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HomeEntertainmentMusicCongressional Bill to Get Artists & Labels Paid for Radio Airplay Clears...

Congressional Bill to Get Artists & Labels Paid for Radio Airplay Clears Critical House Vote

The American Music Fairness Act (AMFA), which might require AM/FM stations to pay efficiency royalties to music creators and copyright holders for radio airplay within the U.S., simply cleared a key hurdle in Congress — although the invoice is unlikely to go earlier than the brand new session of Congress convenes in January.

In a mark-up session on Wednesday (Dec. 7), the House Judiciary Committee (which offers with copyright issues) voted to advance the invoice, clearing its method for a full vote on the House flooring. To grow to be legislation, the invoice would must be permitted by the complete House of Representatives in addition to the Senate after which signed into legislation by President Biden. However, the proposed laws is unlikely to go within the present session of Congress, which is drawing to a detailed on the finish of the month, until it’s tacked onto a must-pass invoice in the course of the lame duck interval.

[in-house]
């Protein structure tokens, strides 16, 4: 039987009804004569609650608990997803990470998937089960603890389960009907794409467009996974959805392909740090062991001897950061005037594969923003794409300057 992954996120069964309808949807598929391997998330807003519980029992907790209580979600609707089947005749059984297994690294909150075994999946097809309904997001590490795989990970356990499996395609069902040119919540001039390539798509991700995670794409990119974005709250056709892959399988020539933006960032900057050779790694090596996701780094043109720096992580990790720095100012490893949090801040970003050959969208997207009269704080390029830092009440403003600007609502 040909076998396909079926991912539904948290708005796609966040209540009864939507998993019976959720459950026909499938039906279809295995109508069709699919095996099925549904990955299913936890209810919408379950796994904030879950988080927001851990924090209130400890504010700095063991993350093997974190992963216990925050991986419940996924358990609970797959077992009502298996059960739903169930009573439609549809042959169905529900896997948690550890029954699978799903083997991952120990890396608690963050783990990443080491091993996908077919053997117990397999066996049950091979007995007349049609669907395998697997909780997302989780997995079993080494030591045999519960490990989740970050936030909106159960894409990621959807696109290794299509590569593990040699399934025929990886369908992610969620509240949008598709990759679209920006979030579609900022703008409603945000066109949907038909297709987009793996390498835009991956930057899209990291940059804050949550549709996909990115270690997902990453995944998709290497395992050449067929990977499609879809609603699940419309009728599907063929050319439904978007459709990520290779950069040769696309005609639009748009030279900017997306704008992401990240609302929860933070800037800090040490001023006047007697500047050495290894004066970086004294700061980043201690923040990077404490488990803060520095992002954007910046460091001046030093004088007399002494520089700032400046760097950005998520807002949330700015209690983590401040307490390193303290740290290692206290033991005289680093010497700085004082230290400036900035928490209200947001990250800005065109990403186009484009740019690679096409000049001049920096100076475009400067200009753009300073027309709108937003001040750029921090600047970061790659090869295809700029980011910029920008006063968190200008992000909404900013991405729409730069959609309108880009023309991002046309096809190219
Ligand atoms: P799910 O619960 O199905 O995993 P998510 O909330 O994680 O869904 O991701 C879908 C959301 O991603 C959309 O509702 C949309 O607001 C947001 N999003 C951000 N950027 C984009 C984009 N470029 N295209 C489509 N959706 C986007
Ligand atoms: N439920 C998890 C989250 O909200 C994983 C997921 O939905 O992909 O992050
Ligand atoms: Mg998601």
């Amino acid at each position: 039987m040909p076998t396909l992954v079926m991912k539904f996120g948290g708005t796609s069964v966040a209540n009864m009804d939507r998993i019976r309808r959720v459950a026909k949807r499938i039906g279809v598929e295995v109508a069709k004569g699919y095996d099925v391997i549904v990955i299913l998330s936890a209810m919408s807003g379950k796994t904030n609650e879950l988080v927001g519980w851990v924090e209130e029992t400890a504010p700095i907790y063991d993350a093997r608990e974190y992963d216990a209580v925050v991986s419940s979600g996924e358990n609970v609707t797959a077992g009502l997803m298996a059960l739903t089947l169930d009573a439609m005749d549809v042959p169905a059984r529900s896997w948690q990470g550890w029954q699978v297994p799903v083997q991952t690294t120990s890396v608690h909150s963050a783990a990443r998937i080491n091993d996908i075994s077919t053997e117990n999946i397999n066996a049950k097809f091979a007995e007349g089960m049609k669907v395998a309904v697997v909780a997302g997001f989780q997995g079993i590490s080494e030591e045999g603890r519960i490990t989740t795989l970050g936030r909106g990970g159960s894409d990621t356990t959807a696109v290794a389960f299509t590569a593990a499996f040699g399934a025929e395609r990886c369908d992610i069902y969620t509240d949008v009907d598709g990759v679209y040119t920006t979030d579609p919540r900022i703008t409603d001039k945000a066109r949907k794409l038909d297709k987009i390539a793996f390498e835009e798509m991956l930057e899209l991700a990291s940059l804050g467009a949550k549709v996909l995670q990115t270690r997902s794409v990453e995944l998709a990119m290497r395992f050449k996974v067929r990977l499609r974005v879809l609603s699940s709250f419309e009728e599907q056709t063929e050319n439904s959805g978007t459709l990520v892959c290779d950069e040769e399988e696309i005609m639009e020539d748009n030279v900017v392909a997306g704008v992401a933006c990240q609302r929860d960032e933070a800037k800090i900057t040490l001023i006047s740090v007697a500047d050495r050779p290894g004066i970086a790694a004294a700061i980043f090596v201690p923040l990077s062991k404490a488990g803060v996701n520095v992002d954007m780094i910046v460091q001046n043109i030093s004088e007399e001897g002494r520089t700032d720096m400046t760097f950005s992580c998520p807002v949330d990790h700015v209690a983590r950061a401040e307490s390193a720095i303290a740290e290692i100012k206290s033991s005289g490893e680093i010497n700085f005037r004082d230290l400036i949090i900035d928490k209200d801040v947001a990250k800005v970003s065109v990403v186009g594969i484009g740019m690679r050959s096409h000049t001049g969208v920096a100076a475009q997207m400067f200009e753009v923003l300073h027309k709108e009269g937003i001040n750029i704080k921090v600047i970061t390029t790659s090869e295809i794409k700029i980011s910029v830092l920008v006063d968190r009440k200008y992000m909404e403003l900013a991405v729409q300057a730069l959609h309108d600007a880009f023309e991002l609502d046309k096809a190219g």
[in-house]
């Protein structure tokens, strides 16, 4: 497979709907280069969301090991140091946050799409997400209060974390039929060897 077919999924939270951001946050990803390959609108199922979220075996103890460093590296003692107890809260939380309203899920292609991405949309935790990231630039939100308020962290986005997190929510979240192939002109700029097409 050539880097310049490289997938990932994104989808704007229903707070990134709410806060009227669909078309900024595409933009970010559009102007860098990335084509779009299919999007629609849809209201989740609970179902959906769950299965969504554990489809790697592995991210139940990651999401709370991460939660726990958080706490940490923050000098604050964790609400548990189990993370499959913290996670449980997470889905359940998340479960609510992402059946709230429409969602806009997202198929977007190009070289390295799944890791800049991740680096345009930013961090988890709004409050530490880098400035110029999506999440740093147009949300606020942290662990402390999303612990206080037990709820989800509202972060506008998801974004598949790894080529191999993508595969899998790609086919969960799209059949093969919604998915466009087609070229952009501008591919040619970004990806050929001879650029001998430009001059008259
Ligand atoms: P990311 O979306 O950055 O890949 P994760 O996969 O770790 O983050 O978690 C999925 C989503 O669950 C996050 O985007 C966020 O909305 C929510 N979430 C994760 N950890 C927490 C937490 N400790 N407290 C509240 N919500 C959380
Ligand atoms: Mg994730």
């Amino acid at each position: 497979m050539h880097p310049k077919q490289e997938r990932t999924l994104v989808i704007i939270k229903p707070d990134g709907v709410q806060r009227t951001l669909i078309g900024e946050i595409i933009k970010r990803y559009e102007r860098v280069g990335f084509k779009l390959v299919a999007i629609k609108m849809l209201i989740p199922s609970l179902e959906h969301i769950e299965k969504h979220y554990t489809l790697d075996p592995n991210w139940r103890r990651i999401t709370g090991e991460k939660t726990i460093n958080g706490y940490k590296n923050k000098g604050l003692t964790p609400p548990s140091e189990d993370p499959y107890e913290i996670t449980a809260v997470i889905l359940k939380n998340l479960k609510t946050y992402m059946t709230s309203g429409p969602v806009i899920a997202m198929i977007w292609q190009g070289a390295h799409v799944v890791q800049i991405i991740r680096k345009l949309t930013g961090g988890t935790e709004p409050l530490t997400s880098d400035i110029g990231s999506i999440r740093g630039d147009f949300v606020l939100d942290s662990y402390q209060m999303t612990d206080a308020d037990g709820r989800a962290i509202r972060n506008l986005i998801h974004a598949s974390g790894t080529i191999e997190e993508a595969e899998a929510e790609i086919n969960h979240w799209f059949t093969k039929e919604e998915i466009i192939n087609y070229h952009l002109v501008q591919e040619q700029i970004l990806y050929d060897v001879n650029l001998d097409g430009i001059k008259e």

In a gap assertion previous to the vote, Judiciary Committee rating member Jim Jordan (R-Ohio) famous that bipartisan negotiations over the AMFA in current months “stalled and never reached a resolution,” although he expressed confidence the invoice may make it by the subsequent Congress.

“While today’s debate is an important start in this conversation, if the American music Fairness Act has not become law this Congress, negotiations must resume next year,” Jordan stated. “We believe there’s a deal to be struck here that is fair to all sides most importantly, fair to taxpayers and consumers.”

The AMFA is simply the most recent try by members of Congress to compel radio stations to pay efficiency royalties, which is a typical apply in different nations however has not traditionally been required within the U.S. In Nov. 2019, Sen. Marsha Blackburn (R-TN) and Rep. Jerrold Nadler (D-NY) launched an analogous invoice, the Ask Musicians for Music Act, which might have allowed artists and copyright house owners to barter efficiency royalty charges with radio stations in trade for permission to play their music. That piece of laws adopted a earlier invoice, the Fair Play Fair Pay Act — additionally launched by Blackburn and Nadler — that got down to obtain the identical objective.

The AMFA was launched within the House by Reps. Ted Deutch (D-FL) and Darrell Issa (R-CA) in June 2021, with the laws introduced throughout a press convention attended by singers Dionne Warwick and Sam Moore and Dropkick Murphys singer/bassist Ken Casey. A companion invoice was launched within the Senate by Sens. Alex Padilla (D-CA) and Marsha Blackburn (R-TN) this previous September.

Unlike satellite tv for pc/on-line radio and streaming providers, AM/FM stations pay solely songwriter royalties on the music they broadcast. To rectify that, the AMFA laws would set up honest market worth for radio efficiency royalties in the identical method it has been for these different platforms.